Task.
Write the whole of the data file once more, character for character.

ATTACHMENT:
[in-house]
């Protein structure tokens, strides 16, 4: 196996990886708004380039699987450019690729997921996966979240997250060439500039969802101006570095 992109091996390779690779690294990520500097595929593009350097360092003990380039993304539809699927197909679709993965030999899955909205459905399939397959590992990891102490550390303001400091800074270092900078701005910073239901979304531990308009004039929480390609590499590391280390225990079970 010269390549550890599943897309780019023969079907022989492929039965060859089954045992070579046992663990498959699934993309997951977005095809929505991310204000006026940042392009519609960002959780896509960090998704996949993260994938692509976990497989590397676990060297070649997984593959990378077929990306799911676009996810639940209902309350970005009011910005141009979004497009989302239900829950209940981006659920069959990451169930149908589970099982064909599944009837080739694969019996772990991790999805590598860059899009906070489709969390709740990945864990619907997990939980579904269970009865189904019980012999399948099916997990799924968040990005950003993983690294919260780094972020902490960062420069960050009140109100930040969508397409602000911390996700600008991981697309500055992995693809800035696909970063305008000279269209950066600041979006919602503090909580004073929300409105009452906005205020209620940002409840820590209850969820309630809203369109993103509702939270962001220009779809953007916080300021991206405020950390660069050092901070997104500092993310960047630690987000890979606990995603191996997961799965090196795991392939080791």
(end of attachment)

[in-house]
């Protein structure tokens, strides 16, 4: 196996990886708004380039699987450019690729997921996966979240997250060439500039969802101006570095 992109091996390779690779690294990520500097595929593009350097360092003990380039993304539809699927197909679709993965030999899955909205459905399939397959590992990891102490550390303001400091800074270092900078701005910073239901979304531990308009004039929480390609590499590391280390225990079970 010269390549550890599943897309780019023969079907022989492929039965060859089954045992070579046992663990498959699934993309997951977005095809929505991310204000006026940042392009519609960002959780896509960090998704996949993260994938692509976990497989590397676990060297070649997984593959990378077929990306799911676009996810639940209902309350970005009011910005141009979004497009989302239900829950209940981006659920069959990451169930149908589970099982064909599944009837080739694969019996772990991790999805590598860059899009906070489709969390709740990945864990619907997990939980579904269970009865189904019980012999399948099916997990799924968040990005950003993983690294919260780094972020902490960062420069960050009140109100930040969508397409602000911390996700600008991981697309500055992995693809800035696909970063305008000279269209950066600041979006919602503090909580004073929300409105009452906005205020209620940002409840820590209850969820309630809203369109993103509702939270962001220009779809953007916080300021991206405020950390660069050092901070997104500092993310960047630690987000890979606990995603191996997961799965090196795991392939080791």